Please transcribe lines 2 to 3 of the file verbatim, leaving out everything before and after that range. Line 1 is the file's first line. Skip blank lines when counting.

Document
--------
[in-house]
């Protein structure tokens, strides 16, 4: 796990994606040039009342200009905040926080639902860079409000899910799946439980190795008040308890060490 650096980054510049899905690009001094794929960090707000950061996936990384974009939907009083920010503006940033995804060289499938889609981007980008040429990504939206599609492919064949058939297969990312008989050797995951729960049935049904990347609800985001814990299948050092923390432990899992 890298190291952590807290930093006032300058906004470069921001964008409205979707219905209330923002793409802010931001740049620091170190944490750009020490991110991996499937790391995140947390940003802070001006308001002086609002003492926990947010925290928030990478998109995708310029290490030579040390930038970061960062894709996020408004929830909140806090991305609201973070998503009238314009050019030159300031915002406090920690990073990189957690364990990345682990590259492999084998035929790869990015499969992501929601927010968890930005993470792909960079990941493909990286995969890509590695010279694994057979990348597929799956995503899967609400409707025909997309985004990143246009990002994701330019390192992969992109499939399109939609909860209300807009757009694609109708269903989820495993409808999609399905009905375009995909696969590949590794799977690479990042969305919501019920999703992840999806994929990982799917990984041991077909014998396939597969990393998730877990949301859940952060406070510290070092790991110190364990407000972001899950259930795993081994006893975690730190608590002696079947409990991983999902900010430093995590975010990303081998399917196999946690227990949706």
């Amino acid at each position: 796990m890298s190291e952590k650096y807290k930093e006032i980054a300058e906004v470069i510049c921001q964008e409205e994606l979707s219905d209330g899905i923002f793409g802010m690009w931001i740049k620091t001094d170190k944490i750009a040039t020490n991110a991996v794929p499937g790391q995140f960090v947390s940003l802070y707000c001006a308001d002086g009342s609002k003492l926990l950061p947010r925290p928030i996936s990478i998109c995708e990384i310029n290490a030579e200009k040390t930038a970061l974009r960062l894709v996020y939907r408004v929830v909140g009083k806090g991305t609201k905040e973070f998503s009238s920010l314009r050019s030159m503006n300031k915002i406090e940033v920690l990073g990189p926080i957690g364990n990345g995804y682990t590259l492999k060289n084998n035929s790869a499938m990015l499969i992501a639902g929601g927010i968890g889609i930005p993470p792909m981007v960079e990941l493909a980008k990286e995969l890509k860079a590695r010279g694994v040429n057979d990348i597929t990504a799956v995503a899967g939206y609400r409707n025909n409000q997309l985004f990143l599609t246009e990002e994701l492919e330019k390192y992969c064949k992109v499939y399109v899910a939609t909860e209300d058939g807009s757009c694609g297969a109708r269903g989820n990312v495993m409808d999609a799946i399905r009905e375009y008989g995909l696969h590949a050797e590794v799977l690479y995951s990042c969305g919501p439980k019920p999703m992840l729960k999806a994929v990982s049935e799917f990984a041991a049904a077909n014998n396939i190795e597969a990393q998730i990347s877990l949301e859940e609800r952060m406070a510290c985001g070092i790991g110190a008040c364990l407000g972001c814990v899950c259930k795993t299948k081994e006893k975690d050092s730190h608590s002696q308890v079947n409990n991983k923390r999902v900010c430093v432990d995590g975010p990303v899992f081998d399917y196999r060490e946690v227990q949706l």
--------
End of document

């Protein structure tokens, strides 16, 4: 796990994606040039009342200009905040926080639902860079409000899910799946439980190795008040308890060490 650096980054510049899905690009001094794929960090707000950061996936990384974009939907009083920010503006940033995804060289499938889609981007980008040429990504939206599609492919064949058939297969990312008989050797995951729960049935049904990347609800985001814990299948050092923390432990899992 890298190291952590807290930093006032300058906004470069921001964008409205979707219905209330923002793409802010931001740049620091170190944490750009020490991110991996499937790391995140947390940003802070001006308001002086609002003492926990947010925290928030990478998109995708310029290490030579040390930038970061960062894709996020408004929830909140806090991305609201973070998503009238314009050019030159300031915002406090920690990073990189957690364990990345682990590259492999084998035929790869990015499969992501929601927010968890930005993470792909960079990941493909990286995969890509590695010279694994057979990348597929799956995503899967609400409707025909997309985004990143246009990002994701330019390192992969992109499939399109939609909860209300807009757009694609109708269903989820495993409808999609399905009905375009995909696969590949590794799977690479990042969305919501019920999703992840999806994929990982799917990984041991077909014998396939597969990393998730877990949301859940952060406070510290070092790991110190364990407000972001899950259930795993081994006893975690730190608590002696079947409990991983999902900010430093995590975010990303081998399917196999946690227990949706």
């Amino acid at each position: 796990m890298s190291e952590k650096y807290k930093e006032i980054a300058e906004v470069i510049c921001q964008e409205e994606l979707s219905d209330g899905i923002f793409g802010m690009w931001i740049k620091t001094d170190k944490i750009a040039t020490n991110a991996v794929p499937g790391q995140f960090v947390s940003l802070y707000c001006a308001d002086g009342s609002k003492l926990l950061p947010r925290p928030i996936s990478i998109c995708e990384i310029n290490a030579e200009k040390t930038a970061l974009r960062l894709v996020y939907r408004v929830v909140g009083k806090g991305t609201k905040e973070f998503s009238s920010l314009r050019s030159m503006n300031k915002i406090e940033v920690l990073g990189p926080i957690g364990n990345g995804y682990t590259l492999k060289n084998n035929s790869a499938m990015l499969i992501a639902g929601g927010i968890g889609i930005p993470p792909m981007v960079e990941l493909a980008k990286e995969l890509k860079a590695r010279g694994v040429n057979d990348i597929t990504a799956v995503a899967g939206y609400r409707n025909n409000q997309l985004f990143l599609t246009e990002e994701l492919e330019k390192y992969c064949k992109v499939y399109v899910a939609t909860e209300d058939g807009s757009c694609g297969a109708r269903g989820n990312v495993m409808d999609a799946i399905r009905e375009y008989g995909l696969h590949a050797e590794v799977l690479y995951s990042c969305g919501p439980k019920p999703m992840l729960k999806a994929v990982s049935e799917f990984a041991a049904a077909n014998n396939i190795e597969a990393q998730i990347s877990l949301e859940e609800r952060m406070a510290c985001g070092i790991g110190a008040c364990l407000g972001c814990v899950c259930k795993t299948k081994e006893k975690d050092s730190h608590s002696q308890v079947n409990n991983k923390r999902v900010c430093v432990d995590g975010p990303v899992f081998d399917y196999r060490e946690v227990q949706l």